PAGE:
Self-Myofascial Vibro-Shearing: a Randomized Controlled Trial of Biomechanical and Related Changes in Male Breakdancers


Background: This randomized controlled trial explored the practicality and effectiveness of a novel tool-assisted self-help device, one that combines vibrational oscillation, leverage, and the shearing effect from the edges, for promoting meaningful changes in key biomechanical tissue indices and related parameters. Methods: One hundred and thirteen male breakdancers were randomized to an intervention or control group. Individuals assigned to the intervention group performed the self-help treatment on the quadriceps and the iliotibial band of their right thighs for 8 min, while individuals assigned to the control condition merely sat quietly during this period. Various primary outcome measures (e.g., elasticity, stiffness, range of motion, pain pressure threshold sensitization, and blood flow) were assessed before and after the intervention for each participant, with position and posture being standardized throughout. Subjective sensations and a measure selected to assess for potential experimental demand effects, serving as secondary measures, were also administered pre- to post-treatment. Results: Stiffness was significantly reduced for both structures (p < 0.001), elasticity and flexibility of the quadriceps were increased significantly (p < 0.001 for each), sensitization was significantly lessened (p < 0.001), and local temperatures increased to a significant degree as well (p < 0.001) when comparing change scores following application of the self-help tool on the treated thighs to those on the untreated thighs. Participants using the self-help tool reported their treated leg as being more relaxed, light, and stable. Conclusions: The vibro-shearing manipulation with a muscle-fascia tool resulted in significant improvements in various objective mechanical tissue properties, range of motion, and pain desensitization in healthy, well-conditioned dancers. These promising effects for a new tool-assisted self-treatment indicate further basic investigations are warranted, as are pilot investigations with patient populations.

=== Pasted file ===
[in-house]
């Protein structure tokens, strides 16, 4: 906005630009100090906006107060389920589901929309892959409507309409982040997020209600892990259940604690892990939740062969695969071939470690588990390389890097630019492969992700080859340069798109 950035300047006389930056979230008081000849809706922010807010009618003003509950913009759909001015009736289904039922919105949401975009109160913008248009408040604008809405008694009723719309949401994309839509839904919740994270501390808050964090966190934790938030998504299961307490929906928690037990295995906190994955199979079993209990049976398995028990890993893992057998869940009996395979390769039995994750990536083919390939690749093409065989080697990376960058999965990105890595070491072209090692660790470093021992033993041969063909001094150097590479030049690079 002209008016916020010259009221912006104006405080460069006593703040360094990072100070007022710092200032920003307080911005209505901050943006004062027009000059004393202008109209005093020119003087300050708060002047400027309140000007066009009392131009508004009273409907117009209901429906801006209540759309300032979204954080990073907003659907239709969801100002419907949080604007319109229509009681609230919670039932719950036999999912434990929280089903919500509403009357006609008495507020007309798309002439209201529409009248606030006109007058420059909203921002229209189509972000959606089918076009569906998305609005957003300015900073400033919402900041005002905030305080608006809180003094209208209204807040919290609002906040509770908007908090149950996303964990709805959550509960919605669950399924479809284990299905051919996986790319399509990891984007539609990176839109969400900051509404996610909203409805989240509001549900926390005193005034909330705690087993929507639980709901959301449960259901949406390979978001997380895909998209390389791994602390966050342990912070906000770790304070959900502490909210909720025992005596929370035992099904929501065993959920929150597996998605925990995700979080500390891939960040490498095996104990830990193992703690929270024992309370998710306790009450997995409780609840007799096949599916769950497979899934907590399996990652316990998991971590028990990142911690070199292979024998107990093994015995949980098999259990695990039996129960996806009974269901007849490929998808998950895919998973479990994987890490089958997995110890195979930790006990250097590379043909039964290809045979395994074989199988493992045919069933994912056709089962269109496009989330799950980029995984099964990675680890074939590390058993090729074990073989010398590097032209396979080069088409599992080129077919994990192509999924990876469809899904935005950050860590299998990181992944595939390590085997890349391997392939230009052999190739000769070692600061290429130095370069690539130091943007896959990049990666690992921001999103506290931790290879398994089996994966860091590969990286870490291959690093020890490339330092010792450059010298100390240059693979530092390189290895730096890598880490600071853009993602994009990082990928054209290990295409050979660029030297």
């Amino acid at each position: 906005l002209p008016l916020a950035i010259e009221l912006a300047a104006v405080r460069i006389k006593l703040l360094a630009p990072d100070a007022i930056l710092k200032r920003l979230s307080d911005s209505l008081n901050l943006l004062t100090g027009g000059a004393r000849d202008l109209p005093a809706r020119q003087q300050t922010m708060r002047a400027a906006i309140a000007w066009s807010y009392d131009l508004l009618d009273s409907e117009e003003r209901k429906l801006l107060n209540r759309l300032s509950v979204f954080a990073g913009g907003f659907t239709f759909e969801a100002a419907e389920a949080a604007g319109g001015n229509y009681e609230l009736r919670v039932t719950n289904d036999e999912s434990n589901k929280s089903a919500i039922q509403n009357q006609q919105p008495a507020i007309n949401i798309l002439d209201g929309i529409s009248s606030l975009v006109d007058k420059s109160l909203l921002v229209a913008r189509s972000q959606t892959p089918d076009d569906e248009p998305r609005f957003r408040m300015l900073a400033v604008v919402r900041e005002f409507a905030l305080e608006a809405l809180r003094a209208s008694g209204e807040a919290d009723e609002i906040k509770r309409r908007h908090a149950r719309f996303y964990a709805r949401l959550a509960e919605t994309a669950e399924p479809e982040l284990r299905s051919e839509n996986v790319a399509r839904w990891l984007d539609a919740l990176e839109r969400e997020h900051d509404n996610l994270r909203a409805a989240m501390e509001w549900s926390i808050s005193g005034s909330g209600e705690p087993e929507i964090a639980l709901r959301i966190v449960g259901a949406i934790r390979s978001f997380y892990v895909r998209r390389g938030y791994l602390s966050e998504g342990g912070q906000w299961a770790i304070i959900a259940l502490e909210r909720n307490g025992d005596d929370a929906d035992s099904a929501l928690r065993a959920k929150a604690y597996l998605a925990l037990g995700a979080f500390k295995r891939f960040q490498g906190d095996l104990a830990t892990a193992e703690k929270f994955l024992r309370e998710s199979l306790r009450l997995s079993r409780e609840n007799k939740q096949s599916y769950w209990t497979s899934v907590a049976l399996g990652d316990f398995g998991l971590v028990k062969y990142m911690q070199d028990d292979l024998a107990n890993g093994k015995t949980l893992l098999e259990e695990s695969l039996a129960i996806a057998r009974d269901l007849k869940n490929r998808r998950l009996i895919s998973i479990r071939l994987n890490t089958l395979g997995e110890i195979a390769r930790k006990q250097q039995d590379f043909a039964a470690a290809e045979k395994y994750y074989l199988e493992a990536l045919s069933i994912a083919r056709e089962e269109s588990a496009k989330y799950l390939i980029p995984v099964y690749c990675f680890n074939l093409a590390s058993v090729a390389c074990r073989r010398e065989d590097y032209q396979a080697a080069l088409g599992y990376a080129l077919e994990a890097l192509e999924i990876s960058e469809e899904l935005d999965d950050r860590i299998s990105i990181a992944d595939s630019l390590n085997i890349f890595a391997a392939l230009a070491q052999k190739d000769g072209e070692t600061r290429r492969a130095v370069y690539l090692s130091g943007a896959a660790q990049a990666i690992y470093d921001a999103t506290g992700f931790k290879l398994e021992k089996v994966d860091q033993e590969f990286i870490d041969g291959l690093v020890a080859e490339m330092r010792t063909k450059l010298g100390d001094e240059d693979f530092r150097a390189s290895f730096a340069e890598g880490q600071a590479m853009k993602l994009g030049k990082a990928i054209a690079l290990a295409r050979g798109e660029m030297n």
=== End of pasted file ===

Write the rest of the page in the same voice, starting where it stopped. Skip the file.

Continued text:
Publication Title

Sports Medicine - Open